A GREAT MOMENT: Some of the best moments of End of Watch are the simple ones where Brian and Z are cutting up jokes in the squad car, lounging around at a crime scene, or taking drinks at a quinceañera. But, there’s a moment about midway through the runtime that serves as the turning point of the movie.
In this moment, Z and Taylor run into a burning house to save three kids. For it, they get rewarded for their bravery by receiving Medals of Valor. The two “ghetto cowboys” have effectively made it at this point, being recognized as the best of the best in their unit; their bravado and stubbornness showing to be good traits in their careers. However, the bad thing about stubbornness and bravado is that it can lead to trouble.
Wanting to become a detective, Brian uses a guilt trip on Mike by saying he never should have ran into the house, but he did because they’re brothers and his brother (Mike), owes him one. Since they’re brothers, Brian coerces Mike to follow him into a house that has connections to a bust they made involving a cartel member in possession of heavy artillery, cash, and narcotics. What they find in this house ultimately pushes them down a path of no return.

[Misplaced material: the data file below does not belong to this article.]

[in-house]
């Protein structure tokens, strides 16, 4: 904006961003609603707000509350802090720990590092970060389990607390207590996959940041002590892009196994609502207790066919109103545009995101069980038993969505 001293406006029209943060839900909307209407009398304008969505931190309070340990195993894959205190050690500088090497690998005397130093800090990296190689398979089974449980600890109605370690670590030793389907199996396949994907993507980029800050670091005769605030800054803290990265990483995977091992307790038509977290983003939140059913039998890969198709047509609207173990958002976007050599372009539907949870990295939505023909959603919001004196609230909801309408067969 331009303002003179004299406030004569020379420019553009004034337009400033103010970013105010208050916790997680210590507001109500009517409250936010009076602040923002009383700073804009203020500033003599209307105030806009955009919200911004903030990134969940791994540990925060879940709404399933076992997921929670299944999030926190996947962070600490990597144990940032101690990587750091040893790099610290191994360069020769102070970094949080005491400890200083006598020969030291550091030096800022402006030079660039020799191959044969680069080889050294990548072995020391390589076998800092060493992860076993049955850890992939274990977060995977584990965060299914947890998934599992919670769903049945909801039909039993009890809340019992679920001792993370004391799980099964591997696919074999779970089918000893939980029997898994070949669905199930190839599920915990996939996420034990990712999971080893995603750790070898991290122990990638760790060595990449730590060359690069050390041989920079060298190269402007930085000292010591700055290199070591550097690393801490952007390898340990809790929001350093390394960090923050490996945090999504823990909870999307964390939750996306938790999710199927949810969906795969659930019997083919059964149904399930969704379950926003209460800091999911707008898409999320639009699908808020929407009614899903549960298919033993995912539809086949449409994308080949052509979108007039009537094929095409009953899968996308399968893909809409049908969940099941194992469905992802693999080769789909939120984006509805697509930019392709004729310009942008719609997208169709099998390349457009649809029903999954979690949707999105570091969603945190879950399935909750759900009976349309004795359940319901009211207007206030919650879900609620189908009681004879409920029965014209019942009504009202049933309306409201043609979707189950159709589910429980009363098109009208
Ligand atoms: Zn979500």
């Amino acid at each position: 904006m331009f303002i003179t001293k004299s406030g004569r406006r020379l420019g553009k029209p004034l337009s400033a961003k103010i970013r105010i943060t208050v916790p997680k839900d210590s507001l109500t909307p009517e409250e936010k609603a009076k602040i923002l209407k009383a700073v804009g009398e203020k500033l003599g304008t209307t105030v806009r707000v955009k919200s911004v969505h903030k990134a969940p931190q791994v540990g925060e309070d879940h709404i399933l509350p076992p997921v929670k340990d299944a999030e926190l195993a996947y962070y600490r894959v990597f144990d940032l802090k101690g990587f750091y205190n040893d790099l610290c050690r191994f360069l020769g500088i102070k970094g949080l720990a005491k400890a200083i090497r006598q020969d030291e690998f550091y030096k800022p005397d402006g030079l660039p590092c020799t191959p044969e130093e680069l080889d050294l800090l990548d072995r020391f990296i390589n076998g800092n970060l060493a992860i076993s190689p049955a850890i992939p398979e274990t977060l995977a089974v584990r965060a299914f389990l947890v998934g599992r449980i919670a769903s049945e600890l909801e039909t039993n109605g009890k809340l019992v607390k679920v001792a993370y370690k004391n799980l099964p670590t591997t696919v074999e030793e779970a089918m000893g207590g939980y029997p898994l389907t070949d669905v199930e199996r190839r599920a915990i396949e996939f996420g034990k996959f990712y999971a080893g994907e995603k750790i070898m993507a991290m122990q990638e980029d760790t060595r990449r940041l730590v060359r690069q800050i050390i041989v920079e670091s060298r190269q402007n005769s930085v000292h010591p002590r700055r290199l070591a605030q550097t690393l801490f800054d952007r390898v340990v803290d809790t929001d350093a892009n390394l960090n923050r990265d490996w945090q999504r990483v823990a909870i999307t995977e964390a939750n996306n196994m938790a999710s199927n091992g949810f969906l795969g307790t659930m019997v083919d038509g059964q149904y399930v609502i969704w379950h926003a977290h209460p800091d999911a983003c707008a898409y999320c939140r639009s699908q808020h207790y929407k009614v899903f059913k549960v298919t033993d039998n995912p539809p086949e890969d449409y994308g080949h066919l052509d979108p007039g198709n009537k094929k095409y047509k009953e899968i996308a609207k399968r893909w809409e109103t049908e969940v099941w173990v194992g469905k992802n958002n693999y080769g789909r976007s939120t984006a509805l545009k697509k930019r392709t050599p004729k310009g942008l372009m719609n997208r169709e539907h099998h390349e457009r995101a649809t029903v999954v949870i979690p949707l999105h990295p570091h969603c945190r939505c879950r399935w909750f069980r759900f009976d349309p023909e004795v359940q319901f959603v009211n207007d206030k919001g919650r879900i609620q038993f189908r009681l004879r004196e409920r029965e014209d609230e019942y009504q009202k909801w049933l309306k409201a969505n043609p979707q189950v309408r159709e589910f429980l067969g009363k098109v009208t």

The scene following the montage of Taylor and Z being honored is a short one that takes place in a convenience store as the duo are cooling off from the LA heat. But, it carries a feeling of “what goes up, must come down.” There’s no way that things can get any better after receiving the medals, and the scene highlights the duo’s negative aspects. For Taylor, he’s manipulative and a little selfish; for Z, he’s a little weak-willed and maybe a little too selfless. It’s telling that the scene ends somewhat fixated on the faces of the two. Z’s face is completely reluctant, while Brian’s face has this creepy, giddy smile of a person who just pulled a fast one. On multiple re-watches, more dialogue stands out, particularly some at a wedding that foreshadows the emotionally charged ending. The ending doesn’t work like it does without these critical scenes of character building and spectacular work by Gyllenhaal and Peña.
THE TALLY: End of Watch is undoubtedly one of the best cop movies ever made, as realistic as a Hollywood-made film can be about the men and women standing watch every day, both surprisingly funny and extremely intense. It’s what to watch.